I don’t want to make Yazz stand by himself as the epitome of latter-day Antioch College, though in general I’d put more stock in an articulate student than I would a college’s official flaks. The Antioch Record, a student newspaper, offers another glimpse of how students at “The Harvard of the West” see the challenges of their day. In “Gender Identity Disorder Gender Queerness Antioch,” Melissa Petro wrote in 2001:

Drag queen, MTF, sissy boy, gender outlaw, boy chick. Self-identification at Antioch, like the terms used to describe such identities, mean different things to different people. Both personal and political, non-binary gender expression is an issue of importance to any Antioch community member seeking to dismantle the institution of heterosexism.

Ho hum. The gender deconstructionists have been vaunting their queerness on college campuses coast to coast since, well, the days when Boy George was still within crooning distance of boyhood. The problem for the look-at-how-daringly-outrageous-we-are folks at Antioch is that they are passe. Students can be just as outrageous at Princeton or Purdue – and to a bigger audience. Who needs to go to southwest Ohio to make an earth-shaking political or artistic statement against heterosexism?

Such vapidities, however, do make Antioch sound – I’m sorry to say – provincial. I see that Henry Wickham, Jr. makes a similar point over at The American Thinker: “The Bohemianism at Antioch was always a little too self-conscious and self-congratulatory, and the radicalism conventional and, dare I say, boring.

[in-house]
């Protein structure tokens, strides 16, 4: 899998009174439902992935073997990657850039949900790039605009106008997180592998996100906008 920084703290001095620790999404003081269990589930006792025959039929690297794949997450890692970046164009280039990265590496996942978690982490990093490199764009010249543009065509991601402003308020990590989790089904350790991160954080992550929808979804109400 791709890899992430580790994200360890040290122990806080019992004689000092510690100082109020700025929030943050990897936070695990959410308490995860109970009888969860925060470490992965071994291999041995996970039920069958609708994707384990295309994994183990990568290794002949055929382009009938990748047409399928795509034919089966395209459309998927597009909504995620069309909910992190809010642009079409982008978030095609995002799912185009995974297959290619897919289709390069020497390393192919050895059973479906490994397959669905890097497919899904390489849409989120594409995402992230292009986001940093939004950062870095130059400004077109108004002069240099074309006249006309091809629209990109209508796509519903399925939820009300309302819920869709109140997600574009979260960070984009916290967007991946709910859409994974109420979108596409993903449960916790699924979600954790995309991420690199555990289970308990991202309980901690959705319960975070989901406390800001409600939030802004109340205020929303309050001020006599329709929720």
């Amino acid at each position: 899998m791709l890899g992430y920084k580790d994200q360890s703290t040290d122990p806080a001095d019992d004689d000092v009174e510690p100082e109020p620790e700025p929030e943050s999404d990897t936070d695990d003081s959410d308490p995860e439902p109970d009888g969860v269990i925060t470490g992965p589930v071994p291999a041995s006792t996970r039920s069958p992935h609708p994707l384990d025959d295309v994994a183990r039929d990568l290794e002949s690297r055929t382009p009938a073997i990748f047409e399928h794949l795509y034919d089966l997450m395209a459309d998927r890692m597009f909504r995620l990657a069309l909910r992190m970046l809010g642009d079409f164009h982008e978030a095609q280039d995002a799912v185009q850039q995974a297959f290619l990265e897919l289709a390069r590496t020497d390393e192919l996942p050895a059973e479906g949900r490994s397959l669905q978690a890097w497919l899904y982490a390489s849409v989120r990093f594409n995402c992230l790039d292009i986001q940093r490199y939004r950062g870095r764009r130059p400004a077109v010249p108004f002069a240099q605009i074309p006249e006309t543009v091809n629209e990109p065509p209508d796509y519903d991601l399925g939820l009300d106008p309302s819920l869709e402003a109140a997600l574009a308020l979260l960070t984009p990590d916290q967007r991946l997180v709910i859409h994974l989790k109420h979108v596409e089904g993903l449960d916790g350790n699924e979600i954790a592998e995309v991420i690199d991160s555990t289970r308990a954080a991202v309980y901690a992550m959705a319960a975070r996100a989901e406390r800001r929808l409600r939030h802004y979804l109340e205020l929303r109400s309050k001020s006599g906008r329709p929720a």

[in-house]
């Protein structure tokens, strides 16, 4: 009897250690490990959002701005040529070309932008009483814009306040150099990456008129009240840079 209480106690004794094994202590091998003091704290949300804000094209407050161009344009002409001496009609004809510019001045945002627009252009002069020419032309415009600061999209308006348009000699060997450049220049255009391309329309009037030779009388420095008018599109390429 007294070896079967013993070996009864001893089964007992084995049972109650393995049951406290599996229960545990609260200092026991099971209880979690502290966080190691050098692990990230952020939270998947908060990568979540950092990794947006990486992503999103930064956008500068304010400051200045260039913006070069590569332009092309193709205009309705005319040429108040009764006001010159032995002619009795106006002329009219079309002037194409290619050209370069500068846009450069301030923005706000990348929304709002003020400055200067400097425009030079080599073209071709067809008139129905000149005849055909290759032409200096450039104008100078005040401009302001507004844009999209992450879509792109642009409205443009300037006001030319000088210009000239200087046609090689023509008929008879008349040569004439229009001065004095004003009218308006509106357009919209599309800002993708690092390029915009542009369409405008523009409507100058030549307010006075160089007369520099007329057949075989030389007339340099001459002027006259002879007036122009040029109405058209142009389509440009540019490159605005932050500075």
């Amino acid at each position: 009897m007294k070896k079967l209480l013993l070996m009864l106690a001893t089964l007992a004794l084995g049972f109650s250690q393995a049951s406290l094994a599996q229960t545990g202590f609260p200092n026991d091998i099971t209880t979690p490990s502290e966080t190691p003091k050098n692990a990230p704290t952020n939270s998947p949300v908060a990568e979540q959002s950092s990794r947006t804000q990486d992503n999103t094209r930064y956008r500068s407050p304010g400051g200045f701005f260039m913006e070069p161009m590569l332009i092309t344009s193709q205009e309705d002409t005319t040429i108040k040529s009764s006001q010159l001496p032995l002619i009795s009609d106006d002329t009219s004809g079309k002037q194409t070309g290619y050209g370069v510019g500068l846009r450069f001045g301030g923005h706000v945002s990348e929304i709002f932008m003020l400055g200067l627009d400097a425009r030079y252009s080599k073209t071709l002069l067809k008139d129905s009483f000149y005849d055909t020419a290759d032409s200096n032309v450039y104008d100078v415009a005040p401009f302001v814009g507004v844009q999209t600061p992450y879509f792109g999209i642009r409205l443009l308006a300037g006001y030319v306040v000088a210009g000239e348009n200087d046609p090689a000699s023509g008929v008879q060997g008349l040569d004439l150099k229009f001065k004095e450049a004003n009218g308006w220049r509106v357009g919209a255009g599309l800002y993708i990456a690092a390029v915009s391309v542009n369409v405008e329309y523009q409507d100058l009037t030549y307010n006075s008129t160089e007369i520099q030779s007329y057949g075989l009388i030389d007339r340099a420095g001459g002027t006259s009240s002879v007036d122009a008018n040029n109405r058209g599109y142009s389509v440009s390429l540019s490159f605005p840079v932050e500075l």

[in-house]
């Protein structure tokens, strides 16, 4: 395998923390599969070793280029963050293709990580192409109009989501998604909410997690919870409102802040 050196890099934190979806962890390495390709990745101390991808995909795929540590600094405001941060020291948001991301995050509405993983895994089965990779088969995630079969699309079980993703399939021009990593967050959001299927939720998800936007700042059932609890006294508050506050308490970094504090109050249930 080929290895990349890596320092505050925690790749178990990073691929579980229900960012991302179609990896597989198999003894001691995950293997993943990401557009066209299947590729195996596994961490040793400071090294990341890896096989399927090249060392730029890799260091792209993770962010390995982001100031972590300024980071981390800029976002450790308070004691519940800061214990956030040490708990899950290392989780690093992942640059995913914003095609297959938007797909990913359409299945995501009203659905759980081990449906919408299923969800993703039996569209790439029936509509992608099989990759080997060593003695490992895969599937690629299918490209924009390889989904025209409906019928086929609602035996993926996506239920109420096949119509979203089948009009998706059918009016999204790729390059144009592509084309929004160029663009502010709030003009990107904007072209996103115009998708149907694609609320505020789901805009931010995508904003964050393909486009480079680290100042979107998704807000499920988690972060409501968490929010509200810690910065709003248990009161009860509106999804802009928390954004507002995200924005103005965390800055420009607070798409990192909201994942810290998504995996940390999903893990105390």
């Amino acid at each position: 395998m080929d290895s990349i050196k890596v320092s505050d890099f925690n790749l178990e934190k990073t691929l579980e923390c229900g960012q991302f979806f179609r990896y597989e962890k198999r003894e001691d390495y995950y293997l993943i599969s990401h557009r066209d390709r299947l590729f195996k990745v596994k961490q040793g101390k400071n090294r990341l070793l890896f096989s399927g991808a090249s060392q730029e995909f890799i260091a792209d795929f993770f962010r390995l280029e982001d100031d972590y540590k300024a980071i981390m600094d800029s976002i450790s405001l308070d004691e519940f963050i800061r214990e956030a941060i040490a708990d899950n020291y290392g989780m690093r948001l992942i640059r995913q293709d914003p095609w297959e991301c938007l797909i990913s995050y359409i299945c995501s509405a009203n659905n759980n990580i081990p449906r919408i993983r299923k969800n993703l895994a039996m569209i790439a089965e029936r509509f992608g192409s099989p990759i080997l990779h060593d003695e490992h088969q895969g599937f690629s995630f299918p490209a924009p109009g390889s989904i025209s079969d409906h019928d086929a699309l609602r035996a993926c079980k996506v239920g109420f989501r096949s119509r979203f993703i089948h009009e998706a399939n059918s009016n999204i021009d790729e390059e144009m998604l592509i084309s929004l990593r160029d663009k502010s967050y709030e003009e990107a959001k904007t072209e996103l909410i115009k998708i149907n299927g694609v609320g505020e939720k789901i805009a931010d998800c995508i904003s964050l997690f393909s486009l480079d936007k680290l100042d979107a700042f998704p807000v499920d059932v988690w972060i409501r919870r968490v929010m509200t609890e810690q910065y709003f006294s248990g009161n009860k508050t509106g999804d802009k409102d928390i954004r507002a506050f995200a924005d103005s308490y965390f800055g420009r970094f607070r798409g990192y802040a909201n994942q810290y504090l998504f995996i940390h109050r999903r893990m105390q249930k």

While Yazz can’t get his mind around a simple and lucid Christian reference, Melissa paints a picture of a campus lost in atomized sexual confusion. She quotes a freshman, Joel Reardon, “There doesn’t really seem to be a normative gender [at Antioch]. People don’t enforce gender on campus and I think that’s really good.” What’s good for Joel, however, seems to have limited appeal to students in general. Tulisse A. Murdoch, the chancellor of Antioch University of which Antioch College is part, explained that the College is closing next year because of too few students. Only 125 freshmen signed up for fall 2007, and the total fall enrollment was projected to be 309. With a 160 full-time faculty members, that means a faculty to student ratio of almost 1:2.

So a plain and simple answer to “What happened to Antioch?” is that the college is no longer financially viable. The administrators admit that Antioch’s $36.2 million endowment cannot cover the shortfalls. We live, however, in a nation where over 16 million students attend college and in which many colleges that have pretensions to academic seriousness have long waiting lists. In this environment, colleges and universities can get away with offering programs of tic-tac-toe levels of triviality; and they charge tuitions equivalent to buying a new Prius twice a year – with no trade-in.